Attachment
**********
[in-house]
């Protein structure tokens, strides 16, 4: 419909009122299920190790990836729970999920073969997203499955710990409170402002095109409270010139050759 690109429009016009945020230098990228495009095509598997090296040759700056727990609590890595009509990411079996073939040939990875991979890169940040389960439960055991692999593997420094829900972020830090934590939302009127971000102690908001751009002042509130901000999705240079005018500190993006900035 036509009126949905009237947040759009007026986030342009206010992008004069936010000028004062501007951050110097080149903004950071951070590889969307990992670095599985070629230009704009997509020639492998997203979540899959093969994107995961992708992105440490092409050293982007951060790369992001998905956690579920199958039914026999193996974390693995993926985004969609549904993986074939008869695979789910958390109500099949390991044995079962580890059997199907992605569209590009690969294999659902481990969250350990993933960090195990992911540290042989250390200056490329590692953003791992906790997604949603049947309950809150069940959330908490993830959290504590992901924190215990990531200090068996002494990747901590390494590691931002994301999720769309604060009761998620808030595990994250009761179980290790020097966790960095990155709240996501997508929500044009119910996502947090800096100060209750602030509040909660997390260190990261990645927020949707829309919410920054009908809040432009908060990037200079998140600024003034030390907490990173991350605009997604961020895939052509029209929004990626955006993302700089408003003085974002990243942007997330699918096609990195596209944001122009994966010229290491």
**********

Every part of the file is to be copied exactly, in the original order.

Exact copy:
[in-house]
């Protein structure tokens, strides 16, 4: 419909009122299920190790990836729970999920073969997203499955710990409170402002095109409270010139050759 690109429009016009945020230098990228495009095509598997090296040759700056727990609590890595009509990411079996073939040939990875991979890169940040389960439960055991692999593997420094829900972020830090934590939302009127971000102690908001751009002042509130901000999705240079005018500190993006900035 036509009126949905009237947040759009007026986030342009206010992008004069936010000028004062501007951050110097080149903004950071951070590889969307990992670095599985070629230009704009997509020639492998997203979540899959093969994107995961992708992105440490092409050293982007951060790369992001998905956690579920199958039914026999193996974390693995993926985004969609549904993986074939008869695979789910958390109500099949390991044995079962580890059997199907992605569209590009690969294999659902481990969250350990993933960090195990992911540290042989250390200056490329590692953003791992906790997604949603049947309950809150069940959330908490993830959290504590992901924190215990990531200090068996002494990747901590390494590691931002994301999720769309604060009761998620808030595990994250009761179980290790020097966790960095990155709240996501997508929500044009119910996502947090800096100060209750602030509040909660997390260190990261990645927020949707829309919410920054009908809040432009908060990037200079998140600024003034030390907490990173991350605009997604961020895939052509029209929004990626955006993302700089408003003085974002990243942007997330699918096609990195596209944001122009994966010229290491």